The two largest and most popular churches are Lavra and Udabno although in my opinion this is only the beginning. Both churches were created at different times and their various parts come from different years.For example, Lavra is built on three floors, has a nice courtyard and observation tower, and narrow passages under stone pillars. The Lavra complex also houses three churches and caves and graves, including Davita and his companions.

Udabno is further away, after defeating the mountain before entering Lavra. There is a small rocky town consisting of rooms and chapels carved in the walls, still with frescoes dating back to the Xth and XIII centuries.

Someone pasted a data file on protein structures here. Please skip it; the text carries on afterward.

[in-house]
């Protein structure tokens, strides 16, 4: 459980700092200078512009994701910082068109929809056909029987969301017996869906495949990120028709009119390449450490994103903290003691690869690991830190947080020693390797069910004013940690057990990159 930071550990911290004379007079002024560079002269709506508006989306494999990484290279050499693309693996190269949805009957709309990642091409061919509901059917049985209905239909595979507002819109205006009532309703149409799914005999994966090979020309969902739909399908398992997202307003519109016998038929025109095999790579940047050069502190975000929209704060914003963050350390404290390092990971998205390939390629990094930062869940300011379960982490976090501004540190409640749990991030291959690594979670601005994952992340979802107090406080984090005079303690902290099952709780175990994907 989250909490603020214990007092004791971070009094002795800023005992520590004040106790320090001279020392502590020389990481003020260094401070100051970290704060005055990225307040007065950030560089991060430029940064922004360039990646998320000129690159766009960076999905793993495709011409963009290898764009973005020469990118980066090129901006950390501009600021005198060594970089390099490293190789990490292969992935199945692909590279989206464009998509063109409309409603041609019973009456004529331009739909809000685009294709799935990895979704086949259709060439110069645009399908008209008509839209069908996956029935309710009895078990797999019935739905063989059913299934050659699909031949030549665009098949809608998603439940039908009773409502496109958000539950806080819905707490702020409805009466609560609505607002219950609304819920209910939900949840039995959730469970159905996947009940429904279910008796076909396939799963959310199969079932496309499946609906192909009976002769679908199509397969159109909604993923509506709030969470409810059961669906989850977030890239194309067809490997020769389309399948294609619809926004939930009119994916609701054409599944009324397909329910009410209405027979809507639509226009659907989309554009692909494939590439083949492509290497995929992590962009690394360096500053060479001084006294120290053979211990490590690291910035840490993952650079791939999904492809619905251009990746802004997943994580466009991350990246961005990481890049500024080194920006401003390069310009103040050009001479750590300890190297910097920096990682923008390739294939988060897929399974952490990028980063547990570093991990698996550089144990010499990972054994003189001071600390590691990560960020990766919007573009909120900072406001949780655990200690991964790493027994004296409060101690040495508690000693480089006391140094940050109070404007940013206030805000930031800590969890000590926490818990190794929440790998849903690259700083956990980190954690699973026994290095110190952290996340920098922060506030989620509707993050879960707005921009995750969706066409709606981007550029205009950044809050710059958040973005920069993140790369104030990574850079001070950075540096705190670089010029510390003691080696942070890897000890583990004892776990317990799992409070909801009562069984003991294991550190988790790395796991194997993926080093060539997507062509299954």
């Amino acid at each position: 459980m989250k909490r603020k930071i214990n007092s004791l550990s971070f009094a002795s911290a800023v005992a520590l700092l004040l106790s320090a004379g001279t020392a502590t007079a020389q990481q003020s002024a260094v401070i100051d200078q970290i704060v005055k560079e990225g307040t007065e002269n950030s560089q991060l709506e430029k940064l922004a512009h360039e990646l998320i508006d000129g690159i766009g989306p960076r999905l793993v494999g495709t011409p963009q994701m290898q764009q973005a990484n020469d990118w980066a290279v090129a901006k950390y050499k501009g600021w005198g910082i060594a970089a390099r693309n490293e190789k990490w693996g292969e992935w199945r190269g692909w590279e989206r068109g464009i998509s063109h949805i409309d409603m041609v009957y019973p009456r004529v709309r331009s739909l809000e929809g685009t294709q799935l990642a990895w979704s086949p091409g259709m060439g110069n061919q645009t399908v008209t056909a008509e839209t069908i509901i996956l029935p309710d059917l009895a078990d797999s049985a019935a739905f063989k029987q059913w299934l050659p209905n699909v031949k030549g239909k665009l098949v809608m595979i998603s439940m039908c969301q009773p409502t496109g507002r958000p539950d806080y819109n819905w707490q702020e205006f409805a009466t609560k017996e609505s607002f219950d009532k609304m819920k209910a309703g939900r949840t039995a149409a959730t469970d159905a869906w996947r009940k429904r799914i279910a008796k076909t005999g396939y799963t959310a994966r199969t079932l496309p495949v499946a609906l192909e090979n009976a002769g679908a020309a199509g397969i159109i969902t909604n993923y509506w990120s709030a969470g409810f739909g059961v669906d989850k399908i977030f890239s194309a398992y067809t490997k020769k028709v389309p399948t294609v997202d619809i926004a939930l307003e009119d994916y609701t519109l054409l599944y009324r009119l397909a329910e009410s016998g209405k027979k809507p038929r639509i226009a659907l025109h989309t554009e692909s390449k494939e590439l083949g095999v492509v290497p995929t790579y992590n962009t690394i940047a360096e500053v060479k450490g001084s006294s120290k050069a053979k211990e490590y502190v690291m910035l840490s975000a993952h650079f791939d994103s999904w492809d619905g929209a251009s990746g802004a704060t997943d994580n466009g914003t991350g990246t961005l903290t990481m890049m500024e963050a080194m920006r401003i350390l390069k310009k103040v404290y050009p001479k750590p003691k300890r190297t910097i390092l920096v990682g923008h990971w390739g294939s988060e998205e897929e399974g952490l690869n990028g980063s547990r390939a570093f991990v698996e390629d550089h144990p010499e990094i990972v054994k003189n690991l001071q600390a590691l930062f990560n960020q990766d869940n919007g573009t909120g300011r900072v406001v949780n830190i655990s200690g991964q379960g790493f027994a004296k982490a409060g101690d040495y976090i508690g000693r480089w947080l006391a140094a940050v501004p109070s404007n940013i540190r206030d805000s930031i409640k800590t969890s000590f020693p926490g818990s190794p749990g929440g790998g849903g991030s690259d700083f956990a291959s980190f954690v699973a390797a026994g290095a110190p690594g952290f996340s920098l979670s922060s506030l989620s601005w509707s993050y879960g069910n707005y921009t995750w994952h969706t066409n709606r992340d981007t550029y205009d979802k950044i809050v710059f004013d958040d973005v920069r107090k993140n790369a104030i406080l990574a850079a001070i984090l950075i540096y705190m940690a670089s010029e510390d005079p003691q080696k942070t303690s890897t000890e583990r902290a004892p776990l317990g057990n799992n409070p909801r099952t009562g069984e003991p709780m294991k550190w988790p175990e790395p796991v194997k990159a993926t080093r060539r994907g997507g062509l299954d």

It is important to remember that Davit Gareja is not only churches and caves, but also beautiful pleneries that tourists should enjoy. The loneliness of this place at the crossroads of Georgia and Azerbaijan amidst uneven, semi-deserted views at least for me was also a huge attraction.

On the way back my driver drove me across the wilderness to the village of Gardabani and from there I hitched a hitch in the town of Rustavi. I got on the bus to the Didube station in Tbilisi for only 1.30 lari.

Transportation from Tbilisi to Kazbegi

I paid 10 lari and the trip leading through the green valleys and mountain views lasted 3h. At the station of Didube I met my travel companion Kamil, who was just getting on the same bus and hoping that I would not meet him. What a coincidence.

Ka­zbe­gi lies 157km north of Tbi­li­si.